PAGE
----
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SuDS (Stormwater)

SuDS made simple – Design

A common – but not the only – way of designing SuDS systems is through the consideration of a number of ‘design storms’. The design objective is different for each storm frequency. For example, small storms should be fully infiltrated on site whilst very large storms should be managed in such a way that they don’t do damage (D3).

Figure 1 gives a conceptual SuDS design framework. It is a plot of peak flow rate versus the storm recurrence interval (the reciprocal of frequency of exceedance). Two curves are indicated: the first is labelled ‘Pre-development’ and refers to an idealised relation between peak flow rate and storm recurrence interval for a theoretical catchment that is still in its natural state. As can be seen, no flow is anticipated for low-recurrence interval i.e. very small storms. Precipitation is totally absorbed through a combination of interception storage and infiltration. A point, however, is reached where the rainfall becomes sufficient – a combination of intensity and duration – to result in runoff. Larger storms will generally results in larger peak runoffs trending to theoretical maximum defined by the Regional Maximum Flood (RMF) or Probably Maximum Flood (PMF). The second curve is labelled ‘Post development’ and refers to the situation currently associated with most development. Hardening of the surface and improving the conveyance of drainage channels results in flow for smaller storms that in the case of the pre-development situation, and higher flows for all larger storms. It is only in the case of extreme events that the difference between peak flow rates emanating from the pre-development and post-development situations narrows to eventually disappear as the surface becomes completely saturated – thereby reducing intervention storage and infiltration to zero – and the flow paths become very similar. One of the objectives of the SuDS approach is to bring the peak flow rates (and associated volumes) back to the pre-development situation. It simultaneously attempts to meet the objectives of water quality, providing for amenity and preserving bio-diversity. This makes it inherently more complex than conventional design which typically has only two primary objectives: minimising inconvenience through the minor – usually piped – system, and minimising damage to property and potential loss of life through the major – usually overland flow – system.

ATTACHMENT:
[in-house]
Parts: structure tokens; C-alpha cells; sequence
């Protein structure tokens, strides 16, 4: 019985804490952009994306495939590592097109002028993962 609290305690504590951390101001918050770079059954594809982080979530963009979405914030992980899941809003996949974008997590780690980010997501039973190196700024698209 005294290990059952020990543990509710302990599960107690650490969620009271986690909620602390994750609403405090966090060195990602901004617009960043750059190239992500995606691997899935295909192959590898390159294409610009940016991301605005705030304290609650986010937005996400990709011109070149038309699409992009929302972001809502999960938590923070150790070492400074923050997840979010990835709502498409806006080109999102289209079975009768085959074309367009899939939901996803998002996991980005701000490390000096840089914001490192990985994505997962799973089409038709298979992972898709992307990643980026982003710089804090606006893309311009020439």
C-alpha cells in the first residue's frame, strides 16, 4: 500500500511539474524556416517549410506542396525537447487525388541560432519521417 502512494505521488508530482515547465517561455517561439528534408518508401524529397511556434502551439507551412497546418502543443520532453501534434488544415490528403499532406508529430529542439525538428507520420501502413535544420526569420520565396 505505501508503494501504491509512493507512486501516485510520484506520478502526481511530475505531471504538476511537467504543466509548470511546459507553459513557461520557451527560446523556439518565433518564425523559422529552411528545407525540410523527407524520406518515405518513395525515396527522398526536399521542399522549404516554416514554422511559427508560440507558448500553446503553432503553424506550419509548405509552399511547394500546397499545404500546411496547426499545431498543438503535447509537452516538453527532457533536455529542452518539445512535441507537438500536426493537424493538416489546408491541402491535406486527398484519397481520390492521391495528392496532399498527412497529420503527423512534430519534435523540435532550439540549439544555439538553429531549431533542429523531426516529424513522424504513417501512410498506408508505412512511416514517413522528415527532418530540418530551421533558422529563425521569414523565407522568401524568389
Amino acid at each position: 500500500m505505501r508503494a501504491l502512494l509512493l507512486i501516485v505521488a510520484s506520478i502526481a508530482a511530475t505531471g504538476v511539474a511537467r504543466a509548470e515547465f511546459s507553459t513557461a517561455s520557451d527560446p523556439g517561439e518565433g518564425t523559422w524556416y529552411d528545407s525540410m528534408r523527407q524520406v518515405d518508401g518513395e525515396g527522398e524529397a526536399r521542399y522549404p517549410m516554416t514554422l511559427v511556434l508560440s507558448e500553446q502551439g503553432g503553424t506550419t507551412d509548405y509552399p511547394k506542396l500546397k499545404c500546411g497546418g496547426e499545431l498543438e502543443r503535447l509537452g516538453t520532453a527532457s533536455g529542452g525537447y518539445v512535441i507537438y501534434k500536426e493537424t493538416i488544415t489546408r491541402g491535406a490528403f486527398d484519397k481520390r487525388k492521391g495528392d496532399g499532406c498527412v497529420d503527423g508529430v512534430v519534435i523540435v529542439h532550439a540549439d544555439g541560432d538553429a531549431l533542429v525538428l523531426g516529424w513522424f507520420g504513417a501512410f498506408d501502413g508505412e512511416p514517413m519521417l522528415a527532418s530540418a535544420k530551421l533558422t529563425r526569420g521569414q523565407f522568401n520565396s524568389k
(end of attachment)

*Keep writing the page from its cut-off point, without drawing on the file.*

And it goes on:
Figure 1: Conceptual SuDS design framework


Figure 1 indicates five distinct design ‘zones’ that need to be considered for SuDS design:

i) All precipitation is absorbed through interception storage and infiltration in Zone 1.

ii) As the storm intensity increases, the focus (in Zone 2) moves to the management of runoff quality and quantity.

iii) It is often very difficult to handle water quality issues for all but small storms; past a certain threshold the emphasis starts to move to one of channel bed protection (Zone 3).

iv) There is still need to minimise inconvenience so SuDS must give the equivalent peak overland flow protection offered by conventional systems beyond that achieved in Zones 1-3. This is covered in Zone 4.

v) SuDS need to be designed for major events just like conventional systems. Zone 5 may thus be divided into two: Zone 5a where peak flows may be reduced to pre-development, and Zone 5b where the emphasis moves to minimising damage to property and potential loss of life (D3 = “Don’t Do Damage”!)


Overall, Zones 1-4 cover the equivalent of ‘minor’ system design whilst Zone 5 covers ‘major’ system design. In Zones 1 and 2 the focus is on the improvement of water quality through volume-based sizing of SuDS options. Zones 3-5 focus on flow control. Table 1 defines some key terms that appear in Figure 1. Table 2 these are linked up with the different zones and types of management. Additional explanation follows.


Table 1: Key design terms


Table 2: Links between zones, design objectives and associated treatment / management